Clinical profile, natural history, and predictors of mortality in patients with acute-on-chronic liver failure (ACLF)
Background: Acute-on-chronic liver failure (ACLF) is an increasingly recognized entity encompassing an acute deterioration of liver function in patients with cirrhosis, either secondary to superimposed liver injury or due to extrahepatic precipitating factors such as infection culminating in the end-organ dysfunction. Its main features are reversibility and high short-term mortality due to multiorgan failure (MOF). We aimed to analyze the clinical, laboratory, and etiological predictors of mortality and outcome in patients with ACLF.
Methods: We evaluated 1215 patients with chronic liver disease; 90 patients met the criteria for ACLF.
Results: The most common cause of underlying chronic liver disease was alcohol, and the most common acute insult (AI) in those patients was superadded alcoholic hepatitis. In all, 50% of all patients died within 30 days (71.1 % within the first 14 days after admission). MOF was the cause of death in 70 % of cases. On multivariate analysis, high serum potassium, serum creatinine higher than 90 µmol/L, and C-reactive protein > 30 mg/L were found to be independent baseline predictors of mortality. APACHE II (Acute Physiology and Chronic Health Evaluation II) score was the best predictor of short-term mortality (area under the curve (AUC), 0.878). MOF was a valuable predictor of mortality (AUC, 0.923); 33 of 35 patients who had MOF at admission died. Presence of positive systemic inflammatory response syndrome criteria at admission was also correlated with in-hospital mortality (AUC, 0.742).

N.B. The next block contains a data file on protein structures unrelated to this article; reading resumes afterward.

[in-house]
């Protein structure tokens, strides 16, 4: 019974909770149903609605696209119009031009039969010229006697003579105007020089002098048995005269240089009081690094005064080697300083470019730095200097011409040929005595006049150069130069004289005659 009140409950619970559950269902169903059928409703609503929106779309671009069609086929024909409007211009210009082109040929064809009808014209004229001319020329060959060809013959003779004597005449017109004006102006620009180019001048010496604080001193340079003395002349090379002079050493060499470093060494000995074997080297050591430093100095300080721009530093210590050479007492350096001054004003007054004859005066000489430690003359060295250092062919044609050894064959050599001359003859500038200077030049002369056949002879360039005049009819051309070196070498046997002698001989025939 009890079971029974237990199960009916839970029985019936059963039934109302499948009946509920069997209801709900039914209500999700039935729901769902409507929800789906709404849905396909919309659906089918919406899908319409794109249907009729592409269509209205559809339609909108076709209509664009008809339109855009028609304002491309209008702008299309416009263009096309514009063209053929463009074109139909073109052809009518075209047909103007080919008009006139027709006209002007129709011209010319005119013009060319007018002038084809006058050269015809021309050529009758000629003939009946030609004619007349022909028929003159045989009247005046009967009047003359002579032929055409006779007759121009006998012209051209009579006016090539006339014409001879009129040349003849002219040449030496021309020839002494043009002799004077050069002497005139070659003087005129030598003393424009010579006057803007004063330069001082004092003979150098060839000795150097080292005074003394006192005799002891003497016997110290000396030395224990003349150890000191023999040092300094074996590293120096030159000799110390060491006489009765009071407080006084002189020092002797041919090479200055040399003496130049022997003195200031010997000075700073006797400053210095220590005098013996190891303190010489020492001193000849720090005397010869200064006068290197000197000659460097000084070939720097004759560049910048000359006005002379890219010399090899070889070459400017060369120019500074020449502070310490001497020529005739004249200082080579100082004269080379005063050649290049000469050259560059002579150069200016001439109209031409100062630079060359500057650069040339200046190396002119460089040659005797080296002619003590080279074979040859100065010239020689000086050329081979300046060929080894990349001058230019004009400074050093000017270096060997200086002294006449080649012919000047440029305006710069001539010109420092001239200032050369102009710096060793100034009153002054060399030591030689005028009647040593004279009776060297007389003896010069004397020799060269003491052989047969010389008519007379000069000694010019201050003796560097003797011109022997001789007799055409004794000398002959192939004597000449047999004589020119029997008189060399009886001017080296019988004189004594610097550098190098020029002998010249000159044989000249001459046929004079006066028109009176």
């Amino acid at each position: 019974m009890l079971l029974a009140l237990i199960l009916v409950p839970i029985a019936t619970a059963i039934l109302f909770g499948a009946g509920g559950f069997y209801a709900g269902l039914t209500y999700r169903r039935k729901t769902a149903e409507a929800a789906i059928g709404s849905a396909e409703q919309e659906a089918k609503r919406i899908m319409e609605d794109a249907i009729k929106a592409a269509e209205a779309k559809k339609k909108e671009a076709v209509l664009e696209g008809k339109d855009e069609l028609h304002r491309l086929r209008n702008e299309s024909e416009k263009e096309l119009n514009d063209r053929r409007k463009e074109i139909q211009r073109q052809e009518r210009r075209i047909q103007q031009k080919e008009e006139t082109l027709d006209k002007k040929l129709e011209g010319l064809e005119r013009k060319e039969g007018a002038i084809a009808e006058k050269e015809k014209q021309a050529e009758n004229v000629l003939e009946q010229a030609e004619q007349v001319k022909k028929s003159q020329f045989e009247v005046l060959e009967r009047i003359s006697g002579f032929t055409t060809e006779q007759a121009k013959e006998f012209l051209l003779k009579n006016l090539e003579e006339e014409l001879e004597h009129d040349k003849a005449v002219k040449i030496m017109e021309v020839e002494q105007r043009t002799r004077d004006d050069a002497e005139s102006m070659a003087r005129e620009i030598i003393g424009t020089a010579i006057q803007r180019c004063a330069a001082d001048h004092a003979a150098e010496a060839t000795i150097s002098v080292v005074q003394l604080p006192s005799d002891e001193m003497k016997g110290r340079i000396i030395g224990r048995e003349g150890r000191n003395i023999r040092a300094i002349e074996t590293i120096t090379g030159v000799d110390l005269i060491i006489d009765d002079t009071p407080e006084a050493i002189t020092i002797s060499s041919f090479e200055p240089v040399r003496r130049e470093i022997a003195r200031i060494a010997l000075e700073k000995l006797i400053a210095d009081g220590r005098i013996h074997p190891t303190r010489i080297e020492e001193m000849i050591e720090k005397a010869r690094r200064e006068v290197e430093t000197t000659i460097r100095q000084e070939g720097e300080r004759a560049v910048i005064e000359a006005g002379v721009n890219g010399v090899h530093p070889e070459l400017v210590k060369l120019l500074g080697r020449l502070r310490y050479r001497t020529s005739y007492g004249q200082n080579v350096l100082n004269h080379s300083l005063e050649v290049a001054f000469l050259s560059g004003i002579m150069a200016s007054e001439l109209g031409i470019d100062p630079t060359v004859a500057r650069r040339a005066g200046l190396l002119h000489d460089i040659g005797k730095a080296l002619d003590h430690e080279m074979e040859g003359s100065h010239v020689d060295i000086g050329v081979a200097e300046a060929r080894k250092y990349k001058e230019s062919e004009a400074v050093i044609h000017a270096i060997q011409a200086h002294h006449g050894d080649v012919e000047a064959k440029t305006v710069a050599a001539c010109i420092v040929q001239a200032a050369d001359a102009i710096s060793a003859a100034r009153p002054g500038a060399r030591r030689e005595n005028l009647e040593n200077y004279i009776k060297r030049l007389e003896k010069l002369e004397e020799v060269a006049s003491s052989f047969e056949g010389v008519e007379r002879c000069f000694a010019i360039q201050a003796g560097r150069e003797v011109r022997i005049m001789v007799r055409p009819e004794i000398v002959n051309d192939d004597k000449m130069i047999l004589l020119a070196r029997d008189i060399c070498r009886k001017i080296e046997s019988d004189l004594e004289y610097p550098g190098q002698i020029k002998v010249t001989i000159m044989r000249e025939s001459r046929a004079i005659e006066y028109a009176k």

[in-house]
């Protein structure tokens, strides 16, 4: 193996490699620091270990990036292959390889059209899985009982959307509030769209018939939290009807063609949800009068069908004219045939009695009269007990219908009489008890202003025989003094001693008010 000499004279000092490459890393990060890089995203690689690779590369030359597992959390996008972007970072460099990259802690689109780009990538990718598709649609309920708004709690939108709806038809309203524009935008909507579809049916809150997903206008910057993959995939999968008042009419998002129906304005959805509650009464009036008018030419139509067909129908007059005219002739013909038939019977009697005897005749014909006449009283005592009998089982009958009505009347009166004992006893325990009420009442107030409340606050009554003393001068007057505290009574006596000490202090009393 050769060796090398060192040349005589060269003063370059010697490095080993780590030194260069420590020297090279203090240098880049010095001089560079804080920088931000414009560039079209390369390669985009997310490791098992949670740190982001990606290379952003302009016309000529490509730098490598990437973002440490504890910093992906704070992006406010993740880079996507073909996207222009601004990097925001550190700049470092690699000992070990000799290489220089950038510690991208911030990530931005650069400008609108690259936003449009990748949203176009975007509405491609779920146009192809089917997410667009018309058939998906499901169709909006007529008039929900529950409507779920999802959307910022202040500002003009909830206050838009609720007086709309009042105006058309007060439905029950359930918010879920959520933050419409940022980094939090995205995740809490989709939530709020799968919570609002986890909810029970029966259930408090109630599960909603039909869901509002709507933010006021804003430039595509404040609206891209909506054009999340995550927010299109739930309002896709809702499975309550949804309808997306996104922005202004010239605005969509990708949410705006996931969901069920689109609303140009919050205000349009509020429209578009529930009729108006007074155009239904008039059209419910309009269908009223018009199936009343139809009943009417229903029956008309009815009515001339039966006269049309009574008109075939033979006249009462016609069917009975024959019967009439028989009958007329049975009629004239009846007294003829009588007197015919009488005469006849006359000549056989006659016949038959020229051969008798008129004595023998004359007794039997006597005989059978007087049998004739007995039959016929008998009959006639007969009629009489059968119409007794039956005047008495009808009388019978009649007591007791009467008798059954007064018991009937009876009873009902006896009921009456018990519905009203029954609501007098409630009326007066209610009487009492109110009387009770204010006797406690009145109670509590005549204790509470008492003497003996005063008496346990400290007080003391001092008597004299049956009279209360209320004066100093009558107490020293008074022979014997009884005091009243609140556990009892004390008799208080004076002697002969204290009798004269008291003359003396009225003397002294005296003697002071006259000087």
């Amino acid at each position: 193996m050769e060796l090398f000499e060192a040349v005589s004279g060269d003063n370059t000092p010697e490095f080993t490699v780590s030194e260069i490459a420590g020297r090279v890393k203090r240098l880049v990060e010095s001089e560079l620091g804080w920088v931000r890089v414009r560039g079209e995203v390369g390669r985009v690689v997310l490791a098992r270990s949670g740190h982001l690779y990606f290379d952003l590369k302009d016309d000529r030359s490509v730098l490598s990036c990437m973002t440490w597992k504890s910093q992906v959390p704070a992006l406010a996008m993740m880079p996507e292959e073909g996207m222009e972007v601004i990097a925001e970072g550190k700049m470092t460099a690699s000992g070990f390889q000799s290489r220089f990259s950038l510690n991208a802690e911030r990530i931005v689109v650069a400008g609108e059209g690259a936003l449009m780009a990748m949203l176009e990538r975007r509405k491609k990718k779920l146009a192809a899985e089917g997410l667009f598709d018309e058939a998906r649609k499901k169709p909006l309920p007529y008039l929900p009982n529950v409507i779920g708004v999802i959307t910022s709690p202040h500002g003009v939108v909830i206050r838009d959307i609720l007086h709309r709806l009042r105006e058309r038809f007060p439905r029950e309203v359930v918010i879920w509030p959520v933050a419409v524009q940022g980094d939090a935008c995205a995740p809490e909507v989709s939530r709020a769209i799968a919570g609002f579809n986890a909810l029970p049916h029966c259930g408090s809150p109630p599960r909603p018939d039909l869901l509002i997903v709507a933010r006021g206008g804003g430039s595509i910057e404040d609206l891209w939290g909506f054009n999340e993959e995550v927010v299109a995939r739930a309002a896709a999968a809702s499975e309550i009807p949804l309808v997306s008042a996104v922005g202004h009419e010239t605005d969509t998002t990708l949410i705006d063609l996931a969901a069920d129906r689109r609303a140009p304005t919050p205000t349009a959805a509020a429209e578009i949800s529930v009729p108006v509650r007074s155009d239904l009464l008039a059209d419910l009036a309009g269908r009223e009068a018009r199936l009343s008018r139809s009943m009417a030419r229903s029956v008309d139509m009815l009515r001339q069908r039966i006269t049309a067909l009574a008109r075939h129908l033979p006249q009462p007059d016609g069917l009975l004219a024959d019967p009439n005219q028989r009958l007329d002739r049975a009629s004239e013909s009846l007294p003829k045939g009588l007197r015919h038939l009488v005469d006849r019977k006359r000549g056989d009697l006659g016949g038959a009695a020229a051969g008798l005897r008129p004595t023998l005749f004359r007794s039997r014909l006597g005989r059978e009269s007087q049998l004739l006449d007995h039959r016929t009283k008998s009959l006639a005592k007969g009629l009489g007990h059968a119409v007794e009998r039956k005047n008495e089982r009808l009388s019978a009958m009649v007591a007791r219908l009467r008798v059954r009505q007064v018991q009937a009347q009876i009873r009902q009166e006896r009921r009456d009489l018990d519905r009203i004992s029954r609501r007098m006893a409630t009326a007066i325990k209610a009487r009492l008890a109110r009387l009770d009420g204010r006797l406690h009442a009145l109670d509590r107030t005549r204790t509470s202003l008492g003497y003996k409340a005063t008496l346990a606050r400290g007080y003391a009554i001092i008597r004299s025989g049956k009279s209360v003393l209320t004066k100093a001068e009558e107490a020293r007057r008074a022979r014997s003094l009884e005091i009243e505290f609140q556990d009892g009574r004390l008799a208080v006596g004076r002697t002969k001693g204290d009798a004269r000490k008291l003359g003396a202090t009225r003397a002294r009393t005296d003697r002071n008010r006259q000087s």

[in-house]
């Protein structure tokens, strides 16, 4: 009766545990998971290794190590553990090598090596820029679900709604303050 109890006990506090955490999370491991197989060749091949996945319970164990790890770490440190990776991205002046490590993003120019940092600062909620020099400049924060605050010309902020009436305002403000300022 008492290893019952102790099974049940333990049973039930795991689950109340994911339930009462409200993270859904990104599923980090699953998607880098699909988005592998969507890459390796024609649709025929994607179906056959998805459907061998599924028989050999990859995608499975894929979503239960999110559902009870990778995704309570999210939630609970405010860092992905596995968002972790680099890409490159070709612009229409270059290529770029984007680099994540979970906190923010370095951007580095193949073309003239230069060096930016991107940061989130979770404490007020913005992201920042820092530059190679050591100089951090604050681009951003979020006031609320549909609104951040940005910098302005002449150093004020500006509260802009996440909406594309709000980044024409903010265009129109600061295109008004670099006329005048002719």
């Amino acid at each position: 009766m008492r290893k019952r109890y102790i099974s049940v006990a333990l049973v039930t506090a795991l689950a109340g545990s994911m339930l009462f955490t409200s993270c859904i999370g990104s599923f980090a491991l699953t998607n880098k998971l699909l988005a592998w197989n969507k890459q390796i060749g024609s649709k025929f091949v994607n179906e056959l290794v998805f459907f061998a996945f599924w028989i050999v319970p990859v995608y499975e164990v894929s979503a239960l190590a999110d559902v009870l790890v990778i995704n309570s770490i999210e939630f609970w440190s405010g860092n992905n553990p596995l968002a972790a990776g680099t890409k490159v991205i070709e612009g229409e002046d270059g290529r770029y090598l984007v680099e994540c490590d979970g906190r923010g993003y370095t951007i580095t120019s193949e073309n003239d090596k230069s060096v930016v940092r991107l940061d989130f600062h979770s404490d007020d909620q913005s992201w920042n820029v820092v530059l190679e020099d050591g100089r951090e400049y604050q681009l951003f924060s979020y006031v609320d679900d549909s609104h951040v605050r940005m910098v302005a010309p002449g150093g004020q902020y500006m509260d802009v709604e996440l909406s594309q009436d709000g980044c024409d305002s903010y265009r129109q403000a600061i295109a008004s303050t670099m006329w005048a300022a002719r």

Conclusion: ACLF is a serious condition with high short-term mortality. Because ACLF is reversible, it is necessary to identify at-risk patients as soon as possible to treat acute events in a timely manner.